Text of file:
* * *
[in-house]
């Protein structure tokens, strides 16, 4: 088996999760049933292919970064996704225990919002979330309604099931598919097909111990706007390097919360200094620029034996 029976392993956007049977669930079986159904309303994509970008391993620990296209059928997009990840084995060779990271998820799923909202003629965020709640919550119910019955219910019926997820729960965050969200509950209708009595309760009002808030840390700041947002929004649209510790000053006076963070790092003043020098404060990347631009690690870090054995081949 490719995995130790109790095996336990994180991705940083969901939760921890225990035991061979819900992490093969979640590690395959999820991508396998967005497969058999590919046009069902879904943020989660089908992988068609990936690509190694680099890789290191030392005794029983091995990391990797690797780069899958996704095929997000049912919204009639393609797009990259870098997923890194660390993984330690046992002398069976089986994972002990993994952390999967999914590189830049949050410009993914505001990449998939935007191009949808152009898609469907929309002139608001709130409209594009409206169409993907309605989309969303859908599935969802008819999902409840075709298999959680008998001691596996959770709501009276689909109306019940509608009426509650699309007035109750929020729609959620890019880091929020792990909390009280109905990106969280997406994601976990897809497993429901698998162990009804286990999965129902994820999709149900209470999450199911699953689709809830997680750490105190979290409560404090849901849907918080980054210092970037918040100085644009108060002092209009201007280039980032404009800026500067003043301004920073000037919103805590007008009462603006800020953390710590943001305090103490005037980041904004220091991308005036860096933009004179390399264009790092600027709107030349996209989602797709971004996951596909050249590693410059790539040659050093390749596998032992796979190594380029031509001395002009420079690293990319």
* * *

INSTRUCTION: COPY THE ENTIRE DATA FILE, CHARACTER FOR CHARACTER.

[in-house]
């Protein structure tokens, strides 16, 4: 088996999760049933292919970064996704225990919002979330309604099931598919097909111990706007390097919360200094620029034996 029976392993956007049977669930079986159904309303994509970008391993620990296209059928997009990840084995060779990271998820799923909202003629965020709640919550119910019955219910019926997820729960965050969200509950209708009595309760009002808030840390700041947002929004649209510790000053006076963070790092003043020098404060990347631009690690870090054995081949 490719995995130790109790095996336990994180991705940083969901939760921890225990035991061979819900992490093969979640590690395959999820991508396998967005497969058999590919046009069902879904943020989660089908992988068609990936690509190694680099890789290191030392005794029983091995990391990797690797780069899958996704095929997000049912919204009639393609797009990259870098997923890194660390993984330690046992002398069976089986994972002990993994952390999967999914590189830049949050410009993914505001990449998939935007191009949808152009898609469907929309002139608001709130409209594009409206169409993907309605989309969303859908599935969802008819999902409840075709298999959680008998001691596996959770709501009276689909109306019940509608009426509650699309007035109750929020729609959620890019880091929020792990909390009280109905990106969280997406994601976990897809497993429901698998162990009804286990999965129902994820999709149900209470999450199911699953689709809830997680750490105190979290409560404090849901849907918080980054210092970037918040100085644009108060002092209009201007280039980032404009800026500067003043301004920073000037919103805590007008009462603006800020953390710590943001305090103490005037980041904004220091991308005036860096933009004179390399264009790092600027709107030349996209989602797709971004996951596909050249590693410059790539040659050093390749596998032992796979190594380029031509001395002009420079690293990319």